The Food and Drug Administration has taken up the regulation of tobacco products as a key issue to focus on in 2023, particularly prohibiting the sale of menthol cigarettes and flavored cigars and cigarillos.
FDA Commissioner Dr. Robert Califf and other agency officials have said that completing the rulemaking process for these products is a top priority for 2023, but cannot say when the ban will be issued. The agency wants to be clear that the ban is targeting industry and not the individual.
“We want to make sure that everyone understands what the rule is saying. It’s entirely written for manufacturers, distributors and those selling the products,” said Califf, who was in Atlanta on Tuesday for a conference. “There is no enforcement against an individual person who may be using these products.”
According to the Centers for Disease Control and Prevention, cigarette smoking is the leading cause of preventable death in the U.S., with 480,000 people dying yearly from smoking-related diseases. In 2019, 85% of Black adults and 48% of Hispanic adults who smoked used menthol cigarettes, compared to 30% of non-Hispanic white adults.
A report published by the American Heart Association and Stanford Medicine says that the tobacco industry has led campaigns for decades promoting such products as menthol cigarettes and flavored cigars and cigarillos — targeted to Black people, women, youth and vulnerable populations, such as LGBTQ+ and Native American communities.
“There’s nothing that will save more lives in the United States than reducing the use of combustible tobacco, and menthol and flavored cigars are a big player,” said Califf.
Dr. Michael Eriksen, former director of the Centers for Disease Control and Prevention’s Office on Smoking and Health and the founding dean of the School of Public Health at Georgia State University, said public health officials hope that a ban would lead more Black people and others to quit smoking.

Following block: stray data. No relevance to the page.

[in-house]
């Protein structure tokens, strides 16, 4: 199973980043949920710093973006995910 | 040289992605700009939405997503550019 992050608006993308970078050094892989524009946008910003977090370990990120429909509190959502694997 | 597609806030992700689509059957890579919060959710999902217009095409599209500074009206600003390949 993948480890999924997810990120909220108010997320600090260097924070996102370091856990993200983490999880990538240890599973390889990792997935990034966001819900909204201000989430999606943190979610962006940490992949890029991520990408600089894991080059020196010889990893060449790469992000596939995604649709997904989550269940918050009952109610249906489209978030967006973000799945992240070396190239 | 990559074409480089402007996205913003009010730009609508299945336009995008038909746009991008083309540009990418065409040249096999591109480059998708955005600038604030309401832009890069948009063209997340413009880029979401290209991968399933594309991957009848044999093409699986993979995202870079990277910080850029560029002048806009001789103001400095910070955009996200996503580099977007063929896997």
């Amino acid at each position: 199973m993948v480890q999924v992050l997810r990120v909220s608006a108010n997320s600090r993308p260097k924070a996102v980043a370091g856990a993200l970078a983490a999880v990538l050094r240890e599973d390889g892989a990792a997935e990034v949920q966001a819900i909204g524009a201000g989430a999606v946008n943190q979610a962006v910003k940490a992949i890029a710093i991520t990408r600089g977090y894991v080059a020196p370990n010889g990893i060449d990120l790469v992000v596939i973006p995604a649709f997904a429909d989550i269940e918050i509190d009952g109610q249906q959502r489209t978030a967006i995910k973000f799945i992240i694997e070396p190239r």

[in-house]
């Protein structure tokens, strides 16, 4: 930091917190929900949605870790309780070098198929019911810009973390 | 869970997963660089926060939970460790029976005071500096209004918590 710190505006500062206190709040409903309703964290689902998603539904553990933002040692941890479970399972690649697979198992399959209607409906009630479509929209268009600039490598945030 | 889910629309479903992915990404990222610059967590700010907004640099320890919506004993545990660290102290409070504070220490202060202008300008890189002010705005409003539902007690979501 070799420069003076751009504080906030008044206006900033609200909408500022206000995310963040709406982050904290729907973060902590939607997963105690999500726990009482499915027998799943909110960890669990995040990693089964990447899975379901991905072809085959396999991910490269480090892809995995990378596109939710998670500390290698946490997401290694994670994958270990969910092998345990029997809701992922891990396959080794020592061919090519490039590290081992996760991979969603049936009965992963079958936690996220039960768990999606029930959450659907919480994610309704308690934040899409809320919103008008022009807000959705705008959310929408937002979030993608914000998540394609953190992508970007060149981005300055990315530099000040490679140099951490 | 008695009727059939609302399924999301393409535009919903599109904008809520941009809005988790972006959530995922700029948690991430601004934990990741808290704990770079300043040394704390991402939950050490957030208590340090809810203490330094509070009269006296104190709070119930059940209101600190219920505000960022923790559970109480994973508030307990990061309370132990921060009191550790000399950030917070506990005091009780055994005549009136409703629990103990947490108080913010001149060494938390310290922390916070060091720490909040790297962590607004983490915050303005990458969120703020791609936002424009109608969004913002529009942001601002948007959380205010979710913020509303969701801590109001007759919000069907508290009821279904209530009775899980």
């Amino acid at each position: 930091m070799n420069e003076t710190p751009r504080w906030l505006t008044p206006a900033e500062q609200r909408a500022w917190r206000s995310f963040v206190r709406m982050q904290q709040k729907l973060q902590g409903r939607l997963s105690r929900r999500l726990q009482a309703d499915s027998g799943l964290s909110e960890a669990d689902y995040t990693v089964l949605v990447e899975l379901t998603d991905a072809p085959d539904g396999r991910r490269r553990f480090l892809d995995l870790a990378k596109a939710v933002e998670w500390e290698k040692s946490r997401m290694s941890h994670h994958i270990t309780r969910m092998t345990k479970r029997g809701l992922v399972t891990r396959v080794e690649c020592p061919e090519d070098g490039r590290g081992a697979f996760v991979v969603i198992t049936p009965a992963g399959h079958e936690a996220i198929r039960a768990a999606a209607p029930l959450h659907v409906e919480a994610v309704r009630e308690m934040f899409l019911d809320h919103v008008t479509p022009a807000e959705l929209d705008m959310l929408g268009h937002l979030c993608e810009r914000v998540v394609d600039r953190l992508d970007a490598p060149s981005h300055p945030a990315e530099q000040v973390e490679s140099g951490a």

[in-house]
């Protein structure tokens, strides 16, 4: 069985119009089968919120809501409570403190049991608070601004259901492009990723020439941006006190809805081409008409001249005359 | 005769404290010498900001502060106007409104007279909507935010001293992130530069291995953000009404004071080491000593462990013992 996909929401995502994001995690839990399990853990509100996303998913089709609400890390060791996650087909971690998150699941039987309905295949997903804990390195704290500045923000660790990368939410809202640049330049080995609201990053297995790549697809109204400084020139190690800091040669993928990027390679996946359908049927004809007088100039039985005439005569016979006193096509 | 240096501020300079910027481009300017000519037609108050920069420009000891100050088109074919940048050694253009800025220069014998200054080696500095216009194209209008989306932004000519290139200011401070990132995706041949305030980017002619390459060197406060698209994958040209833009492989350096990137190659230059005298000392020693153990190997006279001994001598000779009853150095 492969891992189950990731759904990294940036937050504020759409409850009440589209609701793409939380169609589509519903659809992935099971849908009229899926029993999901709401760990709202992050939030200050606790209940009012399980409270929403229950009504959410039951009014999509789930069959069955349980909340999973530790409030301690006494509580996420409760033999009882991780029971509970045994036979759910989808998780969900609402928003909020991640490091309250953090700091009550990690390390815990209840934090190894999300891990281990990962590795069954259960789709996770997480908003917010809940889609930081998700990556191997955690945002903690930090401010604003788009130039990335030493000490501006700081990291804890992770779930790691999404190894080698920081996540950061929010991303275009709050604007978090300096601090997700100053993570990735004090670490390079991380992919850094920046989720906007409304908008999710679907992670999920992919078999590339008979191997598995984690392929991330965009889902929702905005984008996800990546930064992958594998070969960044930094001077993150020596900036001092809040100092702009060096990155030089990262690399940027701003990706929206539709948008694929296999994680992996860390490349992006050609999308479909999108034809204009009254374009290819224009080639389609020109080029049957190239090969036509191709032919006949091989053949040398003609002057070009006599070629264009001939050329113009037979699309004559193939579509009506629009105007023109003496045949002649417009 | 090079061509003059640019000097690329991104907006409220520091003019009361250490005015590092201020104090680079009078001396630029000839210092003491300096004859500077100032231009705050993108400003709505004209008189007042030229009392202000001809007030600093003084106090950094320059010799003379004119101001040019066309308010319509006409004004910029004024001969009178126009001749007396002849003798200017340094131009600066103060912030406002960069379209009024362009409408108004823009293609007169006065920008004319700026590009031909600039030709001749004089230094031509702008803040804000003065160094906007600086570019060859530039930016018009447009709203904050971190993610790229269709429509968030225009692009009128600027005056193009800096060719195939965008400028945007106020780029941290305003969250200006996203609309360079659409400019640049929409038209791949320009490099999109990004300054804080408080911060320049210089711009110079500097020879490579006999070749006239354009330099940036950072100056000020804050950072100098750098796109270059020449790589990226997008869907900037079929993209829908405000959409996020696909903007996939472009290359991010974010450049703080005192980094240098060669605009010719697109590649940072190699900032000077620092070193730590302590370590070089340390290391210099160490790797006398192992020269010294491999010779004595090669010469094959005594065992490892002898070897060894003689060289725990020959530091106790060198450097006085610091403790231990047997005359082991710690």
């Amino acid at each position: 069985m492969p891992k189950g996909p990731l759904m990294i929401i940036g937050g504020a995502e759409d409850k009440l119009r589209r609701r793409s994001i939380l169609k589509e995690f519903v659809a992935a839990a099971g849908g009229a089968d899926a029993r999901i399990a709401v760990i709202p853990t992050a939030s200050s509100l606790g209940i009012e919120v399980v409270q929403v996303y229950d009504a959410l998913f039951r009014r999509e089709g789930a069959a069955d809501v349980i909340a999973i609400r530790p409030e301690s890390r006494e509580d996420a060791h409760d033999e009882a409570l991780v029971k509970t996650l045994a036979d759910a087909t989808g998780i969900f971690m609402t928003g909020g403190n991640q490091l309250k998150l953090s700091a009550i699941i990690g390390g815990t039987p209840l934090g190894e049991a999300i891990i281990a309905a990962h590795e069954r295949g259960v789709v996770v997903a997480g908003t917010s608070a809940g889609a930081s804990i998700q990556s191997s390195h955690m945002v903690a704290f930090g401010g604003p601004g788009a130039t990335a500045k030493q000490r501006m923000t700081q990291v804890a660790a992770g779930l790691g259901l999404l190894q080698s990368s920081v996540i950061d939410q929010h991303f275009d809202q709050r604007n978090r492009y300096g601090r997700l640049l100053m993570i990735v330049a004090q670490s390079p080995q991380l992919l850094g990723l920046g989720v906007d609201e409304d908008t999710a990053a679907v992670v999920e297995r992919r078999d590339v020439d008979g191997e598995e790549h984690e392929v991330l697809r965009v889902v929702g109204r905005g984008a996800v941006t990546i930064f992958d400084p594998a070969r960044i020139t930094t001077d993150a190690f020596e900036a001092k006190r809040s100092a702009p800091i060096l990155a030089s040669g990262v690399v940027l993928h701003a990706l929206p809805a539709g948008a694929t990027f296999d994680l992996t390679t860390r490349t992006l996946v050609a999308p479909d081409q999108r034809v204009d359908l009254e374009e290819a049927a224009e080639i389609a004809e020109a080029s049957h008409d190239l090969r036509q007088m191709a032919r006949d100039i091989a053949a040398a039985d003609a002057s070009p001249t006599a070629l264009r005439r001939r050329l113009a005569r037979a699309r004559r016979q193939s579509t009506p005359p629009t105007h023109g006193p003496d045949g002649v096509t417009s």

“There needs to be a much larger concerted effort to help people quit smoking... and not just go to another type of cigarette or to buy them illicitly,” Eriksen said.
He raised the concern held by others that a ban would be another reason for police enforcement against Black people that would only result in harm.
Califf said, however, the FDA has emphasized that the proposed rules not target users and has worked across federal agencies to ensure this throughout the process.
Dr. Alice Little Caldwell, an associate professor of pediatrics at the Medical College of Georgia and tobacco-free coordinator of the Georgia Chapter of the American Association of Pediatrics, is concerned about the increasing influence of social media and other media forms depicting smoking and vaping — something she says needs more restrictions.
According to the Centers for Disease Control and Prevention, in 2019, 51% percent of young adults, ages 18 to 25 who currently smoked cigarettes reported using menthol cigarettes. In 2021, nearly 8 in 10 youth who reported using tobacco products used flavored varieties.
“Their consumers eventually die off. They [the tobacco industry] always have to create a new market,” Caldwell explained. “So, kids are very vulnerable to peer pressure and advertising.”
Califf recognized the need to to regulate ads and online sales in conjunction with increased tobacco product regulations is “an everyday battle” and said that there is work being done on digital surveillance to find out who is advertising and selling products and how they are being enforced by the government.
“The easy thing to say is we’re going to enforce, and we are, but people should be aware that it’s not as straightforward as just walking in and taking products off of the shelf,” Califf explained.
According to Caldwell, Georgia has shown no initiative to increase state taxes on tobacco products. Georgia has the second-lowest price for a pack of cigarettes at $5.35, coming behind Missouri, where the cheapest cigarettes are $5.21.
Califf said there is an interagency committee working on ensuring support for people who are addicted to tobacco, especially those who have been targeted by tobacco industry campaigns.
“We need to shore up joint support,” Califf said. ”These people have a chronic problem that requires much more than just stop-smoking advice. It’s a real addiction.”
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